This week was a sort of continuation of the 9/11 discussion from last week, but this week we were looking at the British take on events. We were to read Ian McEwan's Saturday and a short story from Martin Amis's The Second Plane, as well as articles the two of them published in the Guardian in the week following the attacks back in 2001. So. I read Saturday a couple of years ago and I didn't reread it for the class - I remembered it pretty well, I'm not writing a paper on the topic, and I was in the middle of Solar anyway and enough is enough - and, embarrassingly, I totally forgot we had to read the Amis short story and by the time I remembered, there wasn't enough time to get hold of the book. Excuses, huh? We all know I love Martin, but hey, even I have my reading-time limitations. So I was probably at my least-prepared for this class, and had the beginnings of a cold, so my notes are rather limited and incoherent. We covered similar ground as last time - why novelists rather than journalists were presented as the chroniclers of events, and how different novelists approached the topic. Looking at the Guardian articles, Amis did a pretty pompous piece about species-shame which irked the class; McEwan was more populist in his article but veered towards condescension when he explained to his dumb fool readers what 'empathy' meant; Salman Rushdie took a Bush-like line, urging people to go out and eat bacon and kiss in the streets in a fist-shaking message to the East; Arundhati Roy placed the attacks in the context of a long history of America's assaults upon the rest of the world. Most people in the group took great umbrage to her piece, which surprised me; it might not have been the most delicate or sensitive, but it was politically astute. I remember reading it at the time, on a nervous plane trip from Prague to Dublin, and clipping it out of the paper, worried that the air-hostess would see me and complain. I've probably still got it somewhere in my mum's house. Anyway there was a discussion about how most of the writers used their rhetoric to create a sense of community, an us-versus-them mentality with the writers and readers on the side of the rational, the good and the Western, and the great unknown Other out there in the East. Most of the writing around the topic we were able to find or reference was white, middle-class, usually male and overwhelmingly Western, and we talked about that; though I imagine that being based in England and reading the Guardian sort of biases things in that direction anyway.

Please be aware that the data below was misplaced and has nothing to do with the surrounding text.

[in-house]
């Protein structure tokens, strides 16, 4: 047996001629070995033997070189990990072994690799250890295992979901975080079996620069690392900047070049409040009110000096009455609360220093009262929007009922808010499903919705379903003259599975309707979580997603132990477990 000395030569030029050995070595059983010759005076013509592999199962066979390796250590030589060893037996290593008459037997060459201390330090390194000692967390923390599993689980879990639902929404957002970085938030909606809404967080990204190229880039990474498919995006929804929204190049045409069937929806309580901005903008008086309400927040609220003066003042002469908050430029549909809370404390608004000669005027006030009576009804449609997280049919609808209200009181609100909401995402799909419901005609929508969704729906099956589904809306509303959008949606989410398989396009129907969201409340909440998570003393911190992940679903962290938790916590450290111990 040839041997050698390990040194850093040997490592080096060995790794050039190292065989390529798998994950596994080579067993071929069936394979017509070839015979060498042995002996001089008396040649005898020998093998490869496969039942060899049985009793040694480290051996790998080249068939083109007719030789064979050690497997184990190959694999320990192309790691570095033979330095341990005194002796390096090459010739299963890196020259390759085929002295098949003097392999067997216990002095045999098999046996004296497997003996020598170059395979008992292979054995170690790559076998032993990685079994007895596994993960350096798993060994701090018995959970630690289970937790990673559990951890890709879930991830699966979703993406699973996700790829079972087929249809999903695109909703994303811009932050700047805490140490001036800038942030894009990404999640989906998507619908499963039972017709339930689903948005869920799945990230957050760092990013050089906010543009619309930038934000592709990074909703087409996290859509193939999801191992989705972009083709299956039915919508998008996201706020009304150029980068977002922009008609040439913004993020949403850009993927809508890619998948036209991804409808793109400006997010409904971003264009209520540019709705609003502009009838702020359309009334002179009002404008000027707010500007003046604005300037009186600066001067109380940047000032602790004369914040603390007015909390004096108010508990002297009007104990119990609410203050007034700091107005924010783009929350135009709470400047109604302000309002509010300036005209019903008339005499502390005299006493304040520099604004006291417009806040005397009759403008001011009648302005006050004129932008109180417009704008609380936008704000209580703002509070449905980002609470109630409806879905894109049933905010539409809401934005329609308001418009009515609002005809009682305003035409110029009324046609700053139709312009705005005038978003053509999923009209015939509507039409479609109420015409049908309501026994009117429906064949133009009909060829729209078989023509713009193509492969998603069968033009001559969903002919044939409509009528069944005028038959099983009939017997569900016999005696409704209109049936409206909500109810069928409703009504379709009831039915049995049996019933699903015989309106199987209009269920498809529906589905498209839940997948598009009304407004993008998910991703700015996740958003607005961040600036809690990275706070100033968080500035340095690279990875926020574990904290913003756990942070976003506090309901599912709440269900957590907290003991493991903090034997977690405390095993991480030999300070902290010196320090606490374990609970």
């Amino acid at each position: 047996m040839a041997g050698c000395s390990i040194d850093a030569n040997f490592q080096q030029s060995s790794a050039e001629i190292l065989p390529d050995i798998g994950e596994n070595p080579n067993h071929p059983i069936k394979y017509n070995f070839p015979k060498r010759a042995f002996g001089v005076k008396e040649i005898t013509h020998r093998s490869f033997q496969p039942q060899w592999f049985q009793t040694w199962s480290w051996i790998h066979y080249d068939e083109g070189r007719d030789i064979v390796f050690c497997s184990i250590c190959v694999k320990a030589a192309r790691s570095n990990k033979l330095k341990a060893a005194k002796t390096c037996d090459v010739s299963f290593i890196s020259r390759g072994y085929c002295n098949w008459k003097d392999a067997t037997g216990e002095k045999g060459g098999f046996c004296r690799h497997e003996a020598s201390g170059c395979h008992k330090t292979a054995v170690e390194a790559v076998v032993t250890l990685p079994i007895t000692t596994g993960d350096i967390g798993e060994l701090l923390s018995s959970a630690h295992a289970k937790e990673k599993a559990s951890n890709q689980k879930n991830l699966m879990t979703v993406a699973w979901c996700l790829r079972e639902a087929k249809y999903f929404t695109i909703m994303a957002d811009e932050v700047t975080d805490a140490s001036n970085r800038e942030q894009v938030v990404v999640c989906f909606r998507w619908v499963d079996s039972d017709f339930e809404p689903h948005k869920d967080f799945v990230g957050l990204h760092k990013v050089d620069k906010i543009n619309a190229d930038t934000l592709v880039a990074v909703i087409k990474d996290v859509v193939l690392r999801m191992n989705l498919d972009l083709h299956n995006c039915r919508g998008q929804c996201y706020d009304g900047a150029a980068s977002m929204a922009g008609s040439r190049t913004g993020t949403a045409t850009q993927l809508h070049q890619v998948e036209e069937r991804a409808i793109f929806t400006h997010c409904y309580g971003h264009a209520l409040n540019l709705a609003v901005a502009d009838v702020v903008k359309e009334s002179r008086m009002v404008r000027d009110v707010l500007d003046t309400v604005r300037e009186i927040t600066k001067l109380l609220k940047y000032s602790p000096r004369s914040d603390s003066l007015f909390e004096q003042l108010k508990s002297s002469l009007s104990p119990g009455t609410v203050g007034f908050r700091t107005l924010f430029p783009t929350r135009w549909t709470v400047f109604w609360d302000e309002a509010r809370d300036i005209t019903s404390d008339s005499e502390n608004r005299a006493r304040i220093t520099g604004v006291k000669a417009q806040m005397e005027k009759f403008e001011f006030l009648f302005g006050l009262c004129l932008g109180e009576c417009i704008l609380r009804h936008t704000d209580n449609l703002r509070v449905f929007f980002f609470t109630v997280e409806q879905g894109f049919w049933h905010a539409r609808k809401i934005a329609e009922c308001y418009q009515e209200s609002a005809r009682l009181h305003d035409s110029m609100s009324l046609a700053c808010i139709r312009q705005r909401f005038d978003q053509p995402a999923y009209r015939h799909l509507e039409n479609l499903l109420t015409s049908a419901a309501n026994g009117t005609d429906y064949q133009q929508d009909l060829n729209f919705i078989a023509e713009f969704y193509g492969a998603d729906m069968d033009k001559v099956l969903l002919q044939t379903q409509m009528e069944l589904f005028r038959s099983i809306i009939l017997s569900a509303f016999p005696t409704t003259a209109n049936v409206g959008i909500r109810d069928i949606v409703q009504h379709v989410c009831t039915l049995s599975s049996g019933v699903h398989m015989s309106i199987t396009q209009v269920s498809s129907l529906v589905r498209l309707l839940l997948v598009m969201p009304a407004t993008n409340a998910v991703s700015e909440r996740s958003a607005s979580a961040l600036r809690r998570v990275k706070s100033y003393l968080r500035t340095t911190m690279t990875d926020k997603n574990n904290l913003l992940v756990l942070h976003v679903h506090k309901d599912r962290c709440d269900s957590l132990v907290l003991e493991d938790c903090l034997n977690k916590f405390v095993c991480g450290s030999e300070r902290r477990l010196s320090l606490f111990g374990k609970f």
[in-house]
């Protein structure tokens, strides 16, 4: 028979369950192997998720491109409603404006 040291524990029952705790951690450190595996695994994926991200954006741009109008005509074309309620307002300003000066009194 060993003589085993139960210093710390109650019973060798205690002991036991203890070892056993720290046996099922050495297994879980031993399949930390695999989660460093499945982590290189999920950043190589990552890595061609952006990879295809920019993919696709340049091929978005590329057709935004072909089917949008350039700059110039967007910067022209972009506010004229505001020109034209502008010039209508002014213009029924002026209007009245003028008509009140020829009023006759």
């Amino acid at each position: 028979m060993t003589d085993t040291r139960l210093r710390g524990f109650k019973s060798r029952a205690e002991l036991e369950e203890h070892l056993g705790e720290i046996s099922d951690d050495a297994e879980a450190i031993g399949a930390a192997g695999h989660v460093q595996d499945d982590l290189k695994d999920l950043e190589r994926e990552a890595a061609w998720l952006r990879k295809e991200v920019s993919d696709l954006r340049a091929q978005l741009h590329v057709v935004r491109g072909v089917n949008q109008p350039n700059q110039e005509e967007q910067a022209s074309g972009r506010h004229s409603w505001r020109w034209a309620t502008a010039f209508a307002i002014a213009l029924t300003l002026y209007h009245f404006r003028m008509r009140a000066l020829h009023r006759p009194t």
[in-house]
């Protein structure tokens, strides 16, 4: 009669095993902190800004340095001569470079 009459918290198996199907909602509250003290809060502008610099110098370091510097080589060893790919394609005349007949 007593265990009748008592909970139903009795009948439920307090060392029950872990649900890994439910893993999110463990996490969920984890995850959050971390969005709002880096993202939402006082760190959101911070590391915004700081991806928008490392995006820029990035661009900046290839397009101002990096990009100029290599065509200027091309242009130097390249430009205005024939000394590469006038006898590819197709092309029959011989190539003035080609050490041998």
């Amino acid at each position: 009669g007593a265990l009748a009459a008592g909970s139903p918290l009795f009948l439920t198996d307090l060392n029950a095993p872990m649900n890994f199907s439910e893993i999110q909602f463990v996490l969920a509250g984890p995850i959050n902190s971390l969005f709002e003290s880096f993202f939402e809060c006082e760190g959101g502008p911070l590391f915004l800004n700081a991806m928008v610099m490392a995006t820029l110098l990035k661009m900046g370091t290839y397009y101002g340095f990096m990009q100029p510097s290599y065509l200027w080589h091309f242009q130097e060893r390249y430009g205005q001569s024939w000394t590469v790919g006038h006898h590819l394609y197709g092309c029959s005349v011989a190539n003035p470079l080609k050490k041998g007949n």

We didn't talk about the books much; McEwan got a bit slated for his research-heavy prose (Solar is a way worse offender than Saturday, I think) and people weren't convinced by his characterisation, saying that his fictional 'family' was a mere device for yoking different viewpoints together. The Amis story got slated. That's where my notes and memory run dry - and that's where contemporary fiction comes to an end. We've got one more week of workshops and another visiting lecturer person next Tuesday, and then it's dissertation all the way.
Excuse me now while I finish the Lemsip and worry about a looming Tory government.